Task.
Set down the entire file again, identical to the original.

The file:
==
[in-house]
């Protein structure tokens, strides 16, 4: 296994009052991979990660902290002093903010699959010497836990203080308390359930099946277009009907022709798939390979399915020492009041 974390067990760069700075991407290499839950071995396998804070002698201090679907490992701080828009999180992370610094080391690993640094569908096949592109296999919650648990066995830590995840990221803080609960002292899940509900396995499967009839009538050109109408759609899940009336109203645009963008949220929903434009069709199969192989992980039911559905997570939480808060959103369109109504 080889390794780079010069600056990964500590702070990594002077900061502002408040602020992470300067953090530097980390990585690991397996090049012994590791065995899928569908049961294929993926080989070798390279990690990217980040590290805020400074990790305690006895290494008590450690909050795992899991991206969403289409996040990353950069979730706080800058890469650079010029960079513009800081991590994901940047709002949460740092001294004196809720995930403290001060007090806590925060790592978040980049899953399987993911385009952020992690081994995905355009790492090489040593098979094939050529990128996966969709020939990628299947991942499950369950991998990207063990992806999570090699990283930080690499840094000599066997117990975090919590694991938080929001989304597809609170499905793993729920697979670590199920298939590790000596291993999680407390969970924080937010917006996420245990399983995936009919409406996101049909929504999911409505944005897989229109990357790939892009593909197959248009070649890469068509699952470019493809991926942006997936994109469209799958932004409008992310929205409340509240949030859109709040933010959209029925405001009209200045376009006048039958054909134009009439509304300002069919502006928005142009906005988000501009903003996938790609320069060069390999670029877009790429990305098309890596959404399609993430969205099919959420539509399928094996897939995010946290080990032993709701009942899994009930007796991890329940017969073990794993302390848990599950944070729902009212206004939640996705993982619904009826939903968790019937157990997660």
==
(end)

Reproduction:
[in-house]
């Protein structure tokens, strides 16, 4: 296994009052991979990660902290002093903010699959010497836990203080308390359930099946277009009907022709798939390979399915020492009041 974390067990760069700075991407290499839950071995396998804070002698201090679907490992701080828009999180992370610094080391690993640094569908096949592109296999919650648990066995830590995840990221803080609960002292899940509900396995499967009839009538050109109408759609899940009336109203645009963008949220929903434009069709199969192989992980039911559905997570939480808060959103369109109504 080889390794780079010069600056990964500590702070990594002077900061502002408040602020992470300067953090530097980390990585690991397996090049012994590791065995899928569908049961294929993926080989070798390279990690990217980040590290805020400074990790305690006895290494008590450690909050795992899991991206969403289409996040990353950069979730706080800058890469650079010029960079513009800081991590994901940047709002949460740092001294004196809720995930403290001060007090806590925060790592978040980049899953399987993911385009952020992690081994995905355009790492090489040593098979094939050529990128996966969709020939990628299947991942499950369950991998990207063990992806999570090699990283930080690499840094000599066997117990975090919590694991938080929001989304597809609170499905793993729920697979670590199920298939590790000596291993999680407390969970924080937010917006996420245990399983995936009919409406996101049909929504999911409505944005897989229109990357790939892009593909197959248009070649890469068509699952470019493809991926942006997936994109469209799958932004409008992310929205409340509240949030859109709040933010959209029925405001009209200045376009006048039958054909134009009439509304300002069919502006928005142009906005988000501009903003996938790609320069060069390999670029877009790429990305098309890596959404399609993430969205099919959420539509399928094996897939995010946290080990032993709701009942899994009930007796991890329940017969073990794993302390848990599950944070729902009212206004939640996705993982619904009826939903968790019937157990997660």